But the corruption here goes beyond simply the bribing of police officers — though that is rampant in Puebla, with motorists regularly pulled over and forced to pay large bribes in order to avoid excessive and unjustified fines. Corruption is the abuse of power for private gain, and a complex violence is being committed quietly and vigorously against people and land in Mexico and beyond.
This tolerated robbery of the general population goes beyond the water, to Mexico’s beaches, education, health care and more.
By law, Mexico’s beaches are publicly owned. Hotel and tourism companies, many of them multinationals or foreign-owned, take advantage of institutional inaction to make beaches private by buying land nearby and blocking off public access. Private security guards remove so-called intruders. The permissibility is so widespread that they announce their private beaches in their publicity.
Further, according to Mexican tax authorities, there are more than 6,500 shell companies in Mexico, which between 2012 and 2017, billed over $700 billion. Cases of health or education ministries diverting their funds to such companies and leaving hospitals and universities struggling, are too common.
We observe the consequences of permissibility for business when we visit San Francisco Totimehuacan, a suburb on the edge of Puebla city, where fruit trees and vegetables used to flourish, cattle grazed, and people took their drinking water from the river that passes through.
It is like desert now — the ground is dry and sandy, most of the trees are gone, and the river is lined with rubbish and smelling of sewage. The smell attracts mosquitoes, and residents say they are forced to use insecticide in their homes to control the large numbers. The sewage water that goes into the river should be going through a treatment plant, but Agua de Puebla, we observe, keeps it out of operation.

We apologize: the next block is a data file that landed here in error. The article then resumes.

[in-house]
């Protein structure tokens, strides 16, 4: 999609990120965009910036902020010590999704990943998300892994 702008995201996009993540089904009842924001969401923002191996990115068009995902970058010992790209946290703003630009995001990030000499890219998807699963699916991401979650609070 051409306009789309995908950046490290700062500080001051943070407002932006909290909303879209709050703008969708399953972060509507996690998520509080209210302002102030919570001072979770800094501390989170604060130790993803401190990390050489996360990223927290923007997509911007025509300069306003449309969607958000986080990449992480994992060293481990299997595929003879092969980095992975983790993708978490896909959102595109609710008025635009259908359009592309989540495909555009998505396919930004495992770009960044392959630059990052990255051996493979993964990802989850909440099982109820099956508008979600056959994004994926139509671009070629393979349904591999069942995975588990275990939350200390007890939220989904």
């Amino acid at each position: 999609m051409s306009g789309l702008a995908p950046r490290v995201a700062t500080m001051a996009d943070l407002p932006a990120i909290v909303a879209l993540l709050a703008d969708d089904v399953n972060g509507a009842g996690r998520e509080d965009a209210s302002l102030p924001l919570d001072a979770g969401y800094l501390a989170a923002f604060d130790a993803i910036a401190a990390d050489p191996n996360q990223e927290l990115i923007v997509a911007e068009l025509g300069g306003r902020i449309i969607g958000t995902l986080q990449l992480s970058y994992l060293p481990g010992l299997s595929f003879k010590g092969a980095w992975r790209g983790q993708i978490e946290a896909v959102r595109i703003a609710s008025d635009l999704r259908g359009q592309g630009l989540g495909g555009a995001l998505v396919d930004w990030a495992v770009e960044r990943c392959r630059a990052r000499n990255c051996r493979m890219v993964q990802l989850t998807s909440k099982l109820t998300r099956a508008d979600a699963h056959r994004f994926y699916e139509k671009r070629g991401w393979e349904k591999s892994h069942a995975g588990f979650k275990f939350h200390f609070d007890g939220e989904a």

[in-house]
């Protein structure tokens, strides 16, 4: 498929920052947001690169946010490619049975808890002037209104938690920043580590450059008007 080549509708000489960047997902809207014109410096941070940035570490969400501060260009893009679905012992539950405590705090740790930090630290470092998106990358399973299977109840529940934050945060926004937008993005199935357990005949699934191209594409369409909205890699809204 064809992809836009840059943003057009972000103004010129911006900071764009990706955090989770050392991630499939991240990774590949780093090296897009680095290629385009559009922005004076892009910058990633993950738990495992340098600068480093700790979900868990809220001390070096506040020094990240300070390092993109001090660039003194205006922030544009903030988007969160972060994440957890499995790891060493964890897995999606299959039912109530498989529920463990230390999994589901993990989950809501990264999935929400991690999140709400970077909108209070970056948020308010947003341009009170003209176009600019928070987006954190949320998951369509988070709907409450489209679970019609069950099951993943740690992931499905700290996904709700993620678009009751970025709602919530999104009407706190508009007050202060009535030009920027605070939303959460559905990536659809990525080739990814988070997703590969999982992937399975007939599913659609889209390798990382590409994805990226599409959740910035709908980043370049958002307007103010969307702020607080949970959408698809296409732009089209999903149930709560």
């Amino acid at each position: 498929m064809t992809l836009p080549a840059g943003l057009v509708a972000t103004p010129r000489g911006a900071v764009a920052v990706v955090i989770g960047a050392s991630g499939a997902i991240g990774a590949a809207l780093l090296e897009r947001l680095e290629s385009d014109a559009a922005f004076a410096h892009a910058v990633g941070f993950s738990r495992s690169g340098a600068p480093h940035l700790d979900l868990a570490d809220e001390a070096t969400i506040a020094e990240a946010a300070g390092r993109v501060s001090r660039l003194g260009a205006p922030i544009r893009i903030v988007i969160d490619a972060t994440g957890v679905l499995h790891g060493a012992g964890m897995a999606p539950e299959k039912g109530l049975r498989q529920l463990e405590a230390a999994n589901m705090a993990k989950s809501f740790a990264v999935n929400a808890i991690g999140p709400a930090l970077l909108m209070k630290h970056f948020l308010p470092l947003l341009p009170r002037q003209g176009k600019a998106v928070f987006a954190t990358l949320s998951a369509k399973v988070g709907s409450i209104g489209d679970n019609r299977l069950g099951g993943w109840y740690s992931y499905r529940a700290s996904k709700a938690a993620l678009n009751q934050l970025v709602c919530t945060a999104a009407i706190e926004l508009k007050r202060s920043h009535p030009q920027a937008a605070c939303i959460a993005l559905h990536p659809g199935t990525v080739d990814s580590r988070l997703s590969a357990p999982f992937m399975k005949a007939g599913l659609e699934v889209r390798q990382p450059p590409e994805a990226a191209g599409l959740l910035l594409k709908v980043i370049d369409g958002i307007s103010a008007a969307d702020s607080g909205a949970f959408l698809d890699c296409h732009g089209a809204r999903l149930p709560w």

One of the residents described how he used to fish for frogs, axolotl and silverside in the river and eat them. But now, he says, the fish “taste like petroleum.”
People in Totimehuacan had built their own drainage and wells, then Agua de Puebla “took our wells and now makes money from them, while we go without water,” Totimehuacan resident Blanca Justo Cortez told Truthout.
“We have water once a week, sometimes not at all for weeks. We have to buy it from pipas. The pipas also come here and sell us our own water, and it isn’t drinkable,” she said, referring to trucks of water that get their supplies from wells in Totimehuacan. “I see it as discrimination against poor people, the fact that we don’t get water.”
Justo Cortez points at the Atepetzingo River. “The national water authorities should fine people who dump rubbish there, but they don’t.”
At the time of writing, Jiménez posts to Twitter and Facebook, Agua de Puebla has cut off his water and drainage in response to him standing up to them. “It’s an act of repression against me for defending the human right to water and for being against the privatization of this vital liquid,” he writes.